Movie Review: Canyon Passage (1946)

“Every Exciting Character! Every dangerous moment …”

2 Stars
Canyon Passage (1946)

Canyon Passage (1946)

 

Director:Jacques Tourneur

Cast: Dana Andrews, Brian Donlevy, Susan Hayward

Synopsis: A cowboy’s loyalty to his gambling addicted friend is tested by his interest in two women.

 

Canyon Passage, which is directed by Frenchman Jacques Tourneur, takes a long time to get going, but once it does it proves worthwhile.   Dana Andrews (Laura, The Best Years of Our Lives) plays a restless entrepreneur during the gold rush era who escorts the fiancé (Susan Hayward – Where Love Has Gone, The Revengers) of his best friend (Brian Donlevy- The Quatermass Xperiment, Waco) home.   There’s obviously an attraction between these two, but Andrews declines to take things any further.   Donlevy is a banker with a gambling problem – something that only gradually becomes apparent – and as his addiction worsens he becomes implicated in the murder of a prospector.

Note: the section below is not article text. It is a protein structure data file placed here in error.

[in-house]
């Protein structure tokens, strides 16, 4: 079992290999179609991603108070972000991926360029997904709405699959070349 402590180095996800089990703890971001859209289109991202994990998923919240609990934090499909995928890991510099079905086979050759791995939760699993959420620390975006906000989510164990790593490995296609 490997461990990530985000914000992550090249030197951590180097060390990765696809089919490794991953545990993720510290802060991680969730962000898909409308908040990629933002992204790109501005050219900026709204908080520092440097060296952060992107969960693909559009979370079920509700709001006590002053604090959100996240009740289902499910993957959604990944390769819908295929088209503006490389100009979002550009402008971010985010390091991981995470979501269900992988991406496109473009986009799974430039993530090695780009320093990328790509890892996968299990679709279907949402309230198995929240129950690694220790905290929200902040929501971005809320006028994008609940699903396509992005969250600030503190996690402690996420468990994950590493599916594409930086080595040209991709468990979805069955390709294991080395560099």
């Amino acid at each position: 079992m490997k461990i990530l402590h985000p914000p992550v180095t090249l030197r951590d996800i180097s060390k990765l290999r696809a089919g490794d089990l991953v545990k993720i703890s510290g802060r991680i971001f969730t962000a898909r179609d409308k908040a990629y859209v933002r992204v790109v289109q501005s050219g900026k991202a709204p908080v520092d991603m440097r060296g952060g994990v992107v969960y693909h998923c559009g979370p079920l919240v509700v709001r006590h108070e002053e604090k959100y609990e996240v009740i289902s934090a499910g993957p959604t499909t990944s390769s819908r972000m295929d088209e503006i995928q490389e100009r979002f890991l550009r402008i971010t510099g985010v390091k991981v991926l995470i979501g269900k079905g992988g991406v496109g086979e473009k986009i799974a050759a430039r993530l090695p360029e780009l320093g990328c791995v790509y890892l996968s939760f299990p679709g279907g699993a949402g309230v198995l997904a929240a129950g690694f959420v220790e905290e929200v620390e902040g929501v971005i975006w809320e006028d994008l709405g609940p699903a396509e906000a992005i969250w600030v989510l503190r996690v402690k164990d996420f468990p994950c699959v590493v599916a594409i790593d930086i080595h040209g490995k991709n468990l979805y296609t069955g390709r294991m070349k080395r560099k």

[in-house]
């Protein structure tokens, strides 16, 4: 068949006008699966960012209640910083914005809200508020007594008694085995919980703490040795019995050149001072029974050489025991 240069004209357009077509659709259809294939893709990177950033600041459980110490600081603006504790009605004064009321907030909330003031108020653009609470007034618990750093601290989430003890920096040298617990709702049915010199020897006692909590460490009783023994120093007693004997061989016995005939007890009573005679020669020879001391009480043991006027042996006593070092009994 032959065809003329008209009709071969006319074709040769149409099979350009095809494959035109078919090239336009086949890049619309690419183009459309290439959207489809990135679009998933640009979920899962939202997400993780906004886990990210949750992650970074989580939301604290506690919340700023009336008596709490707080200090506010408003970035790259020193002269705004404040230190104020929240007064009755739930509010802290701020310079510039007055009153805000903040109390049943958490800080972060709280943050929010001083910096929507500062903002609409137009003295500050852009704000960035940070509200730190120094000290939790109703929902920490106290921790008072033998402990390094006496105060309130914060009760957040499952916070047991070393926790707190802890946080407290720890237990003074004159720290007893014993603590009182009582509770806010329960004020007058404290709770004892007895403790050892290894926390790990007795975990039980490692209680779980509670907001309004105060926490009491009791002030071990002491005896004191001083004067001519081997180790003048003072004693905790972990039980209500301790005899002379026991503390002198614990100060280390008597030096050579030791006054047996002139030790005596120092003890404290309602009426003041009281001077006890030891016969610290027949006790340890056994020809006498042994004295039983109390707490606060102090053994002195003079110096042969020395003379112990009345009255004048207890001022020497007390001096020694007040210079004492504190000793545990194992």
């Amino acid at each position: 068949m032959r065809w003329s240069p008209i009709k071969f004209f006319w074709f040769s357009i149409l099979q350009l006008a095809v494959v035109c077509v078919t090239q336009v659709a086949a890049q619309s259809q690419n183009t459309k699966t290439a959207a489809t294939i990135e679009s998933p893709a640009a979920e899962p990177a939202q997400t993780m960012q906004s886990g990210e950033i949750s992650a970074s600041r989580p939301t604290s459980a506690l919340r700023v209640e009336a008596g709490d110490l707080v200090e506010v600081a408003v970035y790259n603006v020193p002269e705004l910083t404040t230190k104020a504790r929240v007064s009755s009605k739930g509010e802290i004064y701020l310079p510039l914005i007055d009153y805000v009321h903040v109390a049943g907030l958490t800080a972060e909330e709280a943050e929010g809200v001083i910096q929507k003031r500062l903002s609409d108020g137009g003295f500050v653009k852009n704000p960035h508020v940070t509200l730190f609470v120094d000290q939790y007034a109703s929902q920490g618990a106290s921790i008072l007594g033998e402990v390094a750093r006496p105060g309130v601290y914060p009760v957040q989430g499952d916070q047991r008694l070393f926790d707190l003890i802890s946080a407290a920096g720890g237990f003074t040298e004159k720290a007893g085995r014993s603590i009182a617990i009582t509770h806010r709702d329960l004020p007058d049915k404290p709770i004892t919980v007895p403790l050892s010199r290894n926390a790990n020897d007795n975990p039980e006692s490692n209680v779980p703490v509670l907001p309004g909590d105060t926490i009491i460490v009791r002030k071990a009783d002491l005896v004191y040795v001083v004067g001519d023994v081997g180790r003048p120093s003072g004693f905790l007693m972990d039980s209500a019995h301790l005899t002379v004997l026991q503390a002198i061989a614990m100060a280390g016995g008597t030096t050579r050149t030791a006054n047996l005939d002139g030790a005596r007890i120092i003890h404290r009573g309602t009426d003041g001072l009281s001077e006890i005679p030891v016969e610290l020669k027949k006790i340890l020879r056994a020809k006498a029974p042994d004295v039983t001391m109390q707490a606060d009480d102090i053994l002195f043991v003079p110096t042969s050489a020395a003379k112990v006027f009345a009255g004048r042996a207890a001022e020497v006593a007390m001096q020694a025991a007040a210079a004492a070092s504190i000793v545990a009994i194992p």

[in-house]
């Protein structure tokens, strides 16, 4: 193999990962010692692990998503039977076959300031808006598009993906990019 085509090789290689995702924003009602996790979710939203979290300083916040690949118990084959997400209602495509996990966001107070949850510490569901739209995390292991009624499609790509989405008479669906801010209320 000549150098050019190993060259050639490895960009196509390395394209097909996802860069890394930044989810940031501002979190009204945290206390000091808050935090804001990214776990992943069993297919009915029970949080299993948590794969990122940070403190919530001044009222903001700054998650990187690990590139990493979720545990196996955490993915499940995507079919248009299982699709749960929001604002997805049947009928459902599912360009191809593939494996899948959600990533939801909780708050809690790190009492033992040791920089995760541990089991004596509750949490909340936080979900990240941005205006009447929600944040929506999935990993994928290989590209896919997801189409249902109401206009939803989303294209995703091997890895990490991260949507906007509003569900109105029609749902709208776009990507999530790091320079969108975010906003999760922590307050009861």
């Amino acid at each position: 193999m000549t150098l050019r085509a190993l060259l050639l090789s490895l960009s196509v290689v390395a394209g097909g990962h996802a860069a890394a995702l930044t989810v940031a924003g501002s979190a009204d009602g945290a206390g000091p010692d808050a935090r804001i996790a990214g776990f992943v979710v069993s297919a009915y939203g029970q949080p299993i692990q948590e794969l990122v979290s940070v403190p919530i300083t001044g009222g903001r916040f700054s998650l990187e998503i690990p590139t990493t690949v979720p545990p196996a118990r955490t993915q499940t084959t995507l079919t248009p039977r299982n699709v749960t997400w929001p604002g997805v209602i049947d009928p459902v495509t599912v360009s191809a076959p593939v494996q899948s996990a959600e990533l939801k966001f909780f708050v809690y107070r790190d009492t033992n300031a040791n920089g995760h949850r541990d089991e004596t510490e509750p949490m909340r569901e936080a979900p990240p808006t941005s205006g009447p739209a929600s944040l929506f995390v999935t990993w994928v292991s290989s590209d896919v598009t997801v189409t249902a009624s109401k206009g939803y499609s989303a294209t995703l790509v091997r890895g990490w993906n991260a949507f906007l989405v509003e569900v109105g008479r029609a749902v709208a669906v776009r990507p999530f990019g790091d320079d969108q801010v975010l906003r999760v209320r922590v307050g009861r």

It’s a handsomely mounted production with some nice location shooting and an intelligent – if a little too talky – script.   Donlevy’s is by far the most interesting character, simply because he is flawed, whereas Andrews is a typical 40s hero, afraid of nothing and capable of taking down a man twice his size in a fist-fight.   Donlevy’s character has a satisfyingly jaundiced view of life and mankind, and seems almost resigned to his fate.   Definitely worth a watch.

(Reviewed 5th January 2012)

 

Canyon Passage premiere 1946

 

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